DS Review

Dragon Quest Monsters: Joker 2

What's that coming over this hill, is it a monster?

The Dragon Quest series is far more expansive than many European fans may realise. In Japan its success is unsurpassed, giving birth to multiple spinoffs and spanning countless titles that we have never seen on our shores. One of the many spinoffs is the Dragon Quest Monsters: Joker series and the very latest, Dragon Quest Monsters: Joker 2 offers a very different experience from the numbered Dragon Quest titles but in a familiar world.

It shares an undeniable similarity to Pokemon, in that Joker 2 is all about capturing and training monsters. In fact the narrative plays second fiddle to this collection and training experience, so whilst a story is present it's fairly light and aimed at giving mild context. You play as a young, wannabe monster scout having stowed away on an airship on its way to a monster fighting tournament. The airship crashes, however, and you and the survivors end up on a monster filled island. Your task is to find the survivors and gathering them together whilst scouting, training and fighting monsters found on the island to build an unbeatable team. The island setting is a great location and a unique one at that. It's visually disappointing, with bland textures, pixelated edges galore and a barren look but the island setting means there are no human settlements, no towns, villages or anything resembling civilisation. Instead it's miles of wilderness, desert, forest, grassland and mountain, with the odd pocket of survivors. Therefore the majority of encounters are enemies to be vanquished or captured.

Initially Dragon Quest Monsters: Joker 2's focuses heavily on combat. You venture off and fight creatures you see dotted around the environment, trying to attack them from behind to gain advantage. However, once you start capturing monsters the focus gradually begins to shift towards monster management, and whilst combat is a large part of that this illusion of managing your monsters over fighting with them keeps the experience from becoming too repetitive.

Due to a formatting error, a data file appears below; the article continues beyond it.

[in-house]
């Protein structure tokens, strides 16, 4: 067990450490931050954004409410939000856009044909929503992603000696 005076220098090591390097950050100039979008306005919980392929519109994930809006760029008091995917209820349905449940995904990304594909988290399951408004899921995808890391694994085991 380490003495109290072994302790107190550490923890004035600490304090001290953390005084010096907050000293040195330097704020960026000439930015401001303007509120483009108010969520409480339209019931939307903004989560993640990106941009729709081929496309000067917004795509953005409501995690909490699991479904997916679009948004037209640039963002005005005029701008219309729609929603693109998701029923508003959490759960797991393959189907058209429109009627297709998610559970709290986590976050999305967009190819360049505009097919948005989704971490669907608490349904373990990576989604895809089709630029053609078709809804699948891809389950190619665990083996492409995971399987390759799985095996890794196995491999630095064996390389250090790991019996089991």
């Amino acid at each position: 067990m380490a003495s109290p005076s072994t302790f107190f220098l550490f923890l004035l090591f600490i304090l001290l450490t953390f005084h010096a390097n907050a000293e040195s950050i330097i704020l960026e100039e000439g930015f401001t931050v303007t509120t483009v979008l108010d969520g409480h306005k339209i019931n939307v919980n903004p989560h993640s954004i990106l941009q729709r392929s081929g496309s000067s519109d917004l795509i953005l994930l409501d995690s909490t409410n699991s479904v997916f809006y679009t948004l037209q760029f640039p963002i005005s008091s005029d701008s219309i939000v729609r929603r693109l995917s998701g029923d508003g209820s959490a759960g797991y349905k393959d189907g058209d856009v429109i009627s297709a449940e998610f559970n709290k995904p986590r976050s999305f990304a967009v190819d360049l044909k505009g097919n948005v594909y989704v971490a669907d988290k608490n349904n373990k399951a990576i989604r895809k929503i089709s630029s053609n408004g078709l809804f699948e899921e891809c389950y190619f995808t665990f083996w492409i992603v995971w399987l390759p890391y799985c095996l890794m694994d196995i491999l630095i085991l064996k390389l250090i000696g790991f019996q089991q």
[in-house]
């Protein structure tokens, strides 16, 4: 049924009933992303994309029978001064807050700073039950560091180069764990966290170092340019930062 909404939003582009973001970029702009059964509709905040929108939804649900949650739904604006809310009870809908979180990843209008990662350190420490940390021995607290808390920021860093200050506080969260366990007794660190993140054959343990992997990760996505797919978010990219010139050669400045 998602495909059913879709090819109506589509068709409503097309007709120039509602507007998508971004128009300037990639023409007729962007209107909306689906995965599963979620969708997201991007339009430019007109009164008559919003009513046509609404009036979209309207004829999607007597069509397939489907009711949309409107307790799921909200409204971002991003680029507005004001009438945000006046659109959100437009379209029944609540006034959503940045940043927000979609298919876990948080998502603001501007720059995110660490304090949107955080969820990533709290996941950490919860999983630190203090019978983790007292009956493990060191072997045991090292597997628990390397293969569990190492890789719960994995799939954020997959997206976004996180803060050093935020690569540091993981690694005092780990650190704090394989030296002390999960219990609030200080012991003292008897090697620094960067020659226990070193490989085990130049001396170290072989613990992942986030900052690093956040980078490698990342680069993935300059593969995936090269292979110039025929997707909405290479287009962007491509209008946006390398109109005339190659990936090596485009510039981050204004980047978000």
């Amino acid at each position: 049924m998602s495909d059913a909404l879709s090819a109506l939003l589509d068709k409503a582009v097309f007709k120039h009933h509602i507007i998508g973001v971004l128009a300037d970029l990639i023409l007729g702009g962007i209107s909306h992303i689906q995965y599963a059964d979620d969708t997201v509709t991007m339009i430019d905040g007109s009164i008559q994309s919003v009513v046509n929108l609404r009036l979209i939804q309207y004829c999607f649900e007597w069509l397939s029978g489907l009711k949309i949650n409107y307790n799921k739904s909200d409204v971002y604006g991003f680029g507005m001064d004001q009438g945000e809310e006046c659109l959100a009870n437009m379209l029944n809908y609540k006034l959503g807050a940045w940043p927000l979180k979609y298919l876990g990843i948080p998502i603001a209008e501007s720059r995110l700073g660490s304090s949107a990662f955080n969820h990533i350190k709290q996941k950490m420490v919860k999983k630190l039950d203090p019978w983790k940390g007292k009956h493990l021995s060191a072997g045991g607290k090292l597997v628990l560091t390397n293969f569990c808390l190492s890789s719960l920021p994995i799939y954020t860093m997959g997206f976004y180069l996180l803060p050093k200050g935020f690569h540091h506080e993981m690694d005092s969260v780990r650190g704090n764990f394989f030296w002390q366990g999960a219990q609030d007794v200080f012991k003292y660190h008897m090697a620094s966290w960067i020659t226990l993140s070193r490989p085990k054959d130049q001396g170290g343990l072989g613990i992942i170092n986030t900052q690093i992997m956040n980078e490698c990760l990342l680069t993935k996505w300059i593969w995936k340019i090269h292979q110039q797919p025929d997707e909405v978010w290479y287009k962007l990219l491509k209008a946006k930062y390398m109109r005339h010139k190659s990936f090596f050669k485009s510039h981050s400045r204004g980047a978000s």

To capture monsters you must impress the target with a show of strength and talent. This harmless attack option attempts to woo your target and have them join your side but the target actually joining you is seemingly random. Regardless of the indicator that suggests the likelihood of impressing your target the actually choice seems 50/50, with utterly baffling 'sure things' leading to being turned down. On the plus side this inconsistency works both ways, so sometimes a towering dragon with practically no indication of joining you will, in fact, join you. The biggest nuisance is that you can only use the show of strength option once per battle, with failure leaving you no choice but to kill, be killed or run away. Fortunately the very familiar turn based battle system is simple and entertaining enough to use with your three monsters - or less depending on how many slots your monsters fill - battling against a whole host of unique enemies, with cinematic camera work doing its best to make the action as exciting as possible.

Beyond capturing monsters, combat also levels up you monster fighting team. Once you level two monsters up to level ten or above you can meld them together with the synthesise option to create a new monster that shares the most powerful traits and abilities of its parents. It's very similar to Jade Cocoon series. This is where Dragon Quest Monsters: Joker 2 really shines. Melding monsters together can create monsters that range from practically useless to extremely powerful and they all sport a unique look. Synthesising does result in the loss of the parent monsters and the new monster starting at level one but with some traits and abilities carried over, so it's not like starting from complete scratch but it will make you pause if you become attached on dependent on some of you captured monsters. It's certainly the most compelling aspect of Dragon Quest Monsters: Joker 2, leading to hours of capturing, training and synthesising monsters just to see the results.

Additionally you can connect with other Dragon Quest games to grabs some unique monsters from their worlds as well as take you monster team out to battle against other human controlled teams with Wi-Fi multiplayer.

Overall Dragon Quest Monsters: Joker 2 is a great RPG that taps into that same collection compulsion the Pokemon titles do but with a very different set of monsters and enough original elements to stand proud as unique. The D-pad controls paired with camera controls on the shoulder buttons is a nightmare to handle at times, and the presentation isn't the best the DS has to offer but they're minor complaint when you consistency lose many hours of your day lost in this monster hunting world.

80%
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